An article provided by the British Medical Journal to Medicalxpress.com details a study that found statins were no help to healthy elderly people in preventing heart disease. They wrote (abridged):
Statins are not associated with a reduction in cardiovascular disease (conditions affecting the heart and blood vessels) or death in healthy people aged over 75, finds a study published by The BMJ today….
The results of the study, led by the University Institute for Primary Care Research Jordi Gol (IDIAPJGol) and Girona Biomedical Research Institute (IDIBGI), do not support the widespread use of statins in old and very old people…
Cardiovascular disease is the leading cause of death globally, especially for those aged 75 and over. Statin prescriptions to elderly patients have increased in recent decades, and trial evidence supports statin treatment for people aged 75 years or older with existing heart disease (known as secondary prevention).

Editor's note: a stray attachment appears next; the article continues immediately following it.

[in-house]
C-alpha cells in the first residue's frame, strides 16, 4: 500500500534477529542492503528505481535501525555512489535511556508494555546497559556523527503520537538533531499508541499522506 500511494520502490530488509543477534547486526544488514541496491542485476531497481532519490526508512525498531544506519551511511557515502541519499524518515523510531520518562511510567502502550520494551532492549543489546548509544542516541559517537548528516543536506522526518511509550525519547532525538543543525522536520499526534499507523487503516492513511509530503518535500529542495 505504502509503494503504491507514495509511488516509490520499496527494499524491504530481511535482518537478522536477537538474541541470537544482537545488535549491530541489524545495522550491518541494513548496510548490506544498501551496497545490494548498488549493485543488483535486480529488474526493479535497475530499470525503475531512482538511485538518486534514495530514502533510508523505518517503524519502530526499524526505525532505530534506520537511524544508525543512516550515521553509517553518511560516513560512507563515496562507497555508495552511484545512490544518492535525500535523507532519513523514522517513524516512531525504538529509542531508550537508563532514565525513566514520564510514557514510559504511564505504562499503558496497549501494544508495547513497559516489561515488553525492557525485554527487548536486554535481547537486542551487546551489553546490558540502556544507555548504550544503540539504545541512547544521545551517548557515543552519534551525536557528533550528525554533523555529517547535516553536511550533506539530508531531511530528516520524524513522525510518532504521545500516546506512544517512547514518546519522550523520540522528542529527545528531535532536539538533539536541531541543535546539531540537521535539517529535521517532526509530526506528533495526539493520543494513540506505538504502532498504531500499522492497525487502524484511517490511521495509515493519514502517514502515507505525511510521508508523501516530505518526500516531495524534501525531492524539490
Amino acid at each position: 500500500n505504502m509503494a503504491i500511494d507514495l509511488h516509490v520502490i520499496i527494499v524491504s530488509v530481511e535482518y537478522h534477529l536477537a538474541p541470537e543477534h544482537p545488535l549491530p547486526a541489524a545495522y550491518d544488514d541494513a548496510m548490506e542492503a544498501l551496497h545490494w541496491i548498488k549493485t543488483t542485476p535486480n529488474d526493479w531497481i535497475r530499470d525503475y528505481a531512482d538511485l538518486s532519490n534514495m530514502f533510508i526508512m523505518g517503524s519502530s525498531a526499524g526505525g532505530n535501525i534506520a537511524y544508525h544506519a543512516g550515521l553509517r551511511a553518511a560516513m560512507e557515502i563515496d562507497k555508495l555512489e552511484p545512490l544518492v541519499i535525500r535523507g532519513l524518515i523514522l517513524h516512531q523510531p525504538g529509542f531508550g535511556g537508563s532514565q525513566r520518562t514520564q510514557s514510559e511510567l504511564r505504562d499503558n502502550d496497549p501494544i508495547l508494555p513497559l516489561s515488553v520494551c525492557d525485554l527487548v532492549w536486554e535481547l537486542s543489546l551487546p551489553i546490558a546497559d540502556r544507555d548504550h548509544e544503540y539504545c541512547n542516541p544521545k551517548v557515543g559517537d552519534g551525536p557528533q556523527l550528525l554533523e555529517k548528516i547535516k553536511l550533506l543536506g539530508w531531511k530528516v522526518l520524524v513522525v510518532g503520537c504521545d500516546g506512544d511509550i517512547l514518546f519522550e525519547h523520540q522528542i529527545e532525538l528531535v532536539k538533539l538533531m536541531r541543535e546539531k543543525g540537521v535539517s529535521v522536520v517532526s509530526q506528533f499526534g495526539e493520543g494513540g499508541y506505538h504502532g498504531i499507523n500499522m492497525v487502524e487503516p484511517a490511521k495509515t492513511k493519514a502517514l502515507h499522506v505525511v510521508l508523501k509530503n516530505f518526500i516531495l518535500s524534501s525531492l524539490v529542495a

But evidence on the effects of statins for older people without heart disease (known as primary prevention) is lacking, particularly in those aged 85 years or older and those with diabetes.
So researchers based in Spain set out to assess whether statin treatment is associated with a reduction in cardiovascular disease and death in old (75-84 years) and very old (85 years and over) adults with and without type 2 diabetes.
Using data from the Catalan primary care system database (SIDIAP), they identified 46,864 people aged 75 years or more with no history ofcardiovascular disease between 2006 and 2015.
Primary care and hospital records were then used to track cases of CVD (including coronary heart disease, angina, heart attack and stroke) and death from any cause (all cause mortality) over an average of 5.6 years.
In participants without diabetes, statin treatment was not associated with a reduction in CVD or all cause mortality in both old and very old age groups, even though the risk of CVD in both groups was higher than the risk thresholds proposed for statin use in guidelines.
Read more here.